In a VM setup, the IT department maintains several large physical servers with spare capacity. When a user or department needs a new a server, they must still place a procurement request. The IT department sets up a virtual machine on one of the physical servers, meeting the specifications requested by the department. The IT department may bill the other department for the use of the virtual server.
If we take virtualization one step further, we have a cloud.
A defining characteristic of the cloud is on-demand self-service. Any authorized user can log in to the cloud and create a virtual server without having to go through the IT department. The cloud automatically creates the VM without any of the users having to worry about the underlying physical hardware. If a physical server begins to fail, the cloud moves the VM to another physical machine. The cloud software also creates the virtual networking hardware and connects it. A user can stop and start the cloud server any time they want.
The cloud also offers resource pooling. That means that the cloud does not allocate any specific hardware to any specific virtual machine. All the physical components of the cloud are allocated to all the virtual machines. The cloud automatically allocates any necessary physical component to any virtual machine that requires it.
Rapid elasticity allows the cloud to grow or shrink almost instantly in response to user demand. For example, if we need ten new servers, we can have them up in a matter of minutes.
A cloud service is available over the internet from many types of internet connections and locations. This is known as broad network access.
The cloud also provides a measured service. That means that we can monitor how much use we the cloud. In many cloud services, the use of a virtual server is billed per hour, and the hourly rate depends on the operating system and type of hardware.
The two major public cloud service providers are Amazon Web Services (AWS) and Microsoft Azure. A public cloud is available to anybody. AWS and Azure offer many types of cloud services, not just servers. Cloud services include e-mail marketing, DNS, and artificial intelligence.
When we subscribe to a public cloud service, we can connect our network to it via a WAN or VPN. Then the cloud resources appear like they are physically connected to our local network.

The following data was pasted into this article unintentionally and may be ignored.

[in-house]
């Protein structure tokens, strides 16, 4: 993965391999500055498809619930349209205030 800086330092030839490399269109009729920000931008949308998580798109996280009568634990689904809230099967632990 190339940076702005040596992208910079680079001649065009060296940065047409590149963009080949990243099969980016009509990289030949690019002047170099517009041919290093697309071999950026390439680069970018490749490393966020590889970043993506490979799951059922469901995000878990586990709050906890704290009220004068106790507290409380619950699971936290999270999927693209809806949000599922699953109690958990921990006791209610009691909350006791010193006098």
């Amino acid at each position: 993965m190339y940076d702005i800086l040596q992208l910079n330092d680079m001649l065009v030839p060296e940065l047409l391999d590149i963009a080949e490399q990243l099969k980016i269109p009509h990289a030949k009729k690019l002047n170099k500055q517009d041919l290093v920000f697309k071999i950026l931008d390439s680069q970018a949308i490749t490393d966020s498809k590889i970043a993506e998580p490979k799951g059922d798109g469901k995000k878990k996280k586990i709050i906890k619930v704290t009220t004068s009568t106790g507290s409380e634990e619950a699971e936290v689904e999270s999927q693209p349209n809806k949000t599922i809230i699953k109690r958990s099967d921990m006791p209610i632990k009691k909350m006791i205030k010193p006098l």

If we don’t want to outsource our cloud services, we can build our own private cloud. It is quite difficult to build a true private cloud that can provide on-demand self-service and rapid elasticity. A large organization may consider a private cloud if they have a substantial number of server resources that they can pool together, or the physical security requirements justify it. For example, a city can pool the servers from its public works department, police department, and fire department to create a private cloud.
The cloud service provider must create a catalog, which lists all the products that it offers. Connected to each product inside the catalog is a workflow or script that automatically generates the underlying system. For example, if I offer a server with the Windows Server 2019 operating system in my catalog, the work flow might be as follows
- Locate a physical server in the cloud that has available resources
- Allocate the correct amount of physical resources (hard disk drive, RAM, processor) for the new virtual machine
- Create a new virtual machine on the physical server
- Install the operating system on the virtual machine
- Configure the virtual machine with a username, password, hostname, etc.
- Create a virtual network adapter on the virtual machine and connect it to the virtual switch
- Assign the virtual network adapter an IP address
The workflow must accomplish these tasks by communicating with the virtual machine software via an API, or Application Programming Interface. That means that the VM software publisher creates a connector (called an API) in its software to allow requests from automated scripts in addition to human interaction.
The cloud appears to work seamlessly, but behind the cloud are many people who create, monitor and maintain it. We must watch the consumption of the cloud’s physical resources. When demand on the cloud is high, we must add more physical resources. We must also replace any physical devices that fail. It is important to ensure that the cloud’s physical resources are redundant, so that there is no single point of failure.
The cloud is not limited to hardware.